Stephen STEAD1 / Jonathan WHITSON-CLOUD2 / Dominic OLDMAN2
(1University of Southampton & Paveprime Ltd / 2British Museum, London, UK)
Keywords: CIDOC CRM; Museum catalogues; inference mapping
Modern digital museum catalogues differ from historic manual catalogues in that the record boundary is virtual, in the digital and physically on the page, for the manual. The history of the edits in digital systems can only be determined if the change history is explicitly recorded or if periodic snapshots of the data are preserved (although this only gives periodic aggregates of edits). In contrast the pre and post edit states of each edit and annotation are visible on the page in a physical catalogue volume. Card index systems vary in their completeness in this respect, as in some circumstances the card is replaced rather than updated. This has the effect of producing an aggregate of edits similar to a periodic digital snapshot.
Within the catalogue entries there are many possible interpretations of the use of geographical place names. For instance they can refer to the place of manufacture, the region of use, the place of collection, the region of a particular culture or the origin of the manufacturer. Each such interpretation has a different semantic meaning and consequently a different mapping to the CIDOC Conceptual Reference Model (CIDOC-CRM).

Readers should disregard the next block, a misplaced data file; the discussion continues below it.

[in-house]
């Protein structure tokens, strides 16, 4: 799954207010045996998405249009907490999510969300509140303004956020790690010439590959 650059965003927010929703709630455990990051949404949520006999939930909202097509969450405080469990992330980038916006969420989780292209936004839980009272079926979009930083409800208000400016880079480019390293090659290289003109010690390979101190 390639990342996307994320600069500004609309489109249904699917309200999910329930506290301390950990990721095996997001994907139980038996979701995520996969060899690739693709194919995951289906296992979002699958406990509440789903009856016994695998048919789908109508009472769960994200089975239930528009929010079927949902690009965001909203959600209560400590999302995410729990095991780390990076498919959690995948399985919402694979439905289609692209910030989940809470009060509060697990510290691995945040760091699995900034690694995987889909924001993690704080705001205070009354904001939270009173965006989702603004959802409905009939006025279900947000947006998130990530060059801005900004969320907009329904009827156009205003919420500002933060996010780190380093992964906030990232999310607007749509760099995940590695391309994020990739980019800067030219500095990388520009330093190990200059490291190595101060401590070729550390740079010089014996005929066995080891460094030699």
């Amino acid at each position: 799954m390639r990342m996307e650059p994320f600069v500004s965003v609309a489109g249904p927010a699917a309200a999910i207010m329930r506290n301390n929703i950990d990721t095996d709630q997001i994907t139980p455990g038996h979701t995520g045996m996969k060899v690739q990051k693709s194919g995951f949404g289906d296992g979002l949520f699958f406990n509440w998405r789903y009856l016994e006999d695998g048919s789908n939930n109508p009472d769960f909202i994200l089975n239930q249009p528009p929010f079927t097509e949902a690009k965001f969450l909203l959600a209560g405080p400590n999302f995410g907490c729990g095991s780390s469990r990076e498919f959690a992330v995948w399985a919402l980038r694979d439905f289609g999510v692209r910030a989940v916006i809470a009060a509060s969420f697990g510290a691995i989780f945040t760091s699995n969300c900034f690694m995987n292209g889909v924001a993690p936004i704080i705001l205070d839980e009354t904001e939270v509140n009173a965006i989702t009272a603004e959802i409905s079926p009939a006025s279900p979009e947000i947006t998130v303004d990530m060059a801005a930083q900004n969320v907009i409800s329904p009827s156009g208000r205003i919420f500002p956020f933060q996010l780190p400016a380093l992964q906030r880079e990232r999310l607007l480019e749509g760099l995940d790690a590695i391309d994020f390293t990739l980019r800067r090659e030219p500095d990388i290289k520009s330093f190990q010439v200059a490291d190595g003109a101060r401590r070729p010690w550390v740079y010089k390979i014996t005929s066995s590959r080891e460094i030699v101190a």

Similarly dates and other temporal appellations can have many meanings: date of manufacture, date of collection, date of accession into the museum, date of record compilation and/or editing or significant dates in the history or provenance of the object. Again these different meanings have different mappings to the CIDOC-CRM.
In addition to these content elements, there are spatial and temporal relationships between the catalogue entries and annotations in historic manual catalogues and between annotations in card index systems. These too have particular mappings to the CIDOC-CRM.
This paper continues the work on these different CIDOC-CRM mappings in the context of catalogues of the Sloane collection. In particular it will look at harnessing the mark-up of the entries and annotations to allow the documentation of inferences made from them.